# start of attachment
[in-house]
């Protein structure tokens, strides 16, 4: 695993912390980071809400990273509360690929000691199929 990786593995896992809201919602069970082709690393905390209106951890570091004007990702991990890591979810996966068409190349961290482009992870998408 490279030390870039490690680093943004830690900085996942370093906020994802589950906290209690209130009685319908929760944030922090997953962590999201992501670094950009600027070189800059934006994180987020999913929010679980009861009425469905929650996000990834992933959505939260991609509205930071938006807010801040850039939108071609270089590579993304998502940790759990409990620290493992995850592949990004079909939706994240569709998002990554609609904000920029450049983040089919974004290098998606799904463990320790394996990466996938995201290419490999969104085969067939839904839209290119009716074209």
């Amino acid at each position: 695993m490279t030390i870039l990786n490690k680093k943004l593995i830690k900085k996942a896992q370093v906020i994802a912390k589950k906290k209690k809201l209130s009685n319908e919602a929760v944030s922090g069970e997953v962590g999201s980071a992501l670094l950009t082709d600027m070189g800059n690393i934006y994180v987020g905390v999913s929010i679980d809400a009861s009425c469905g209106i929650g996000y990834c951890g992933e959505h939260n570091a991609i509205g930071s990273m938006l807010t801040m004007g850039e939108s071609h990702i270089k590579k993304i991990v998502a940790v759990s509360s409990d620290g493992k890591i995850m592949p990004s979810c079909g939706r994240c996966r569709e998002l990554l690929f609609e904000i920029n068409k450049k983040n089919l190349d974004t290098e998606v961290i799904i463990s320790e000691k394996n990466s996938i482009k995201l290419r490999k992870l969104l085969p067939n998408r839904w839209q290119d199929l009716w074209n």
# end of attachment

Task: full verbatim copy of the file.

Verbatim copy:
[in-house]
């Protein structure tokens, strides 16, 4: 695993912390980071809400990273509360690929000691199929 990786593995896992809201919602069970082709690393905390209106951890570091004007990702991990890591979810996966068409190349961290482009992870998408 490279030390870039490690680093943004830690900085996942370093906020994802589950906290209690209130009685319908929760944030922090997953962590999201992501670094950009600027070189800059934006994180987020999913929010679980009861009425469905929650996000990834992933959505939260991609509205930071938006807010801040850039939108071609270089590579993304998502940790759990409990620290493992995850592949990004079909939706994240569709998002990554609609904000920029450049983040089919974004290098998606799904463990320790394996990466996938995201290419490999969104085969067939839904839209290119009716074209």
């Amino acid at each position: 695993m490279t030390i870039l990786n490690k680093k943004l593995i830690k900085k996942a896992q370093v906020i994802a912390k589950k906290k209690k809201l209130s009685n319908e919602a929760v944030s922090g069970e997953v962590g999201s980071a992501l670094l950009t082709d600027m070189g800059n690393i934006y994180v987020g905390v999913s929010i679980d809400a009861s009425c469905g209106i929650g996000y990834c951890g992933e959505h939260n570091a991609i509205g930071s990273m938006l807010t801040m004007g850039e939108s071609h990702i270089k590579k993304i991990v998502a940790v759990s509360s409990d620290g493992k890591i995850m592949p990004s979810c079909g939706r994240c996966r569709e998002l990554l690929f609609e904000i920029n068409k450049k983040n089919l190349d974004t290098e998606v961290i799904i463990s320790e000691k394996n990466s996938i482009k995201l290419r490999k992870l969104l085969p067939n998408r839904w839209q290119d199929l009716w074209n």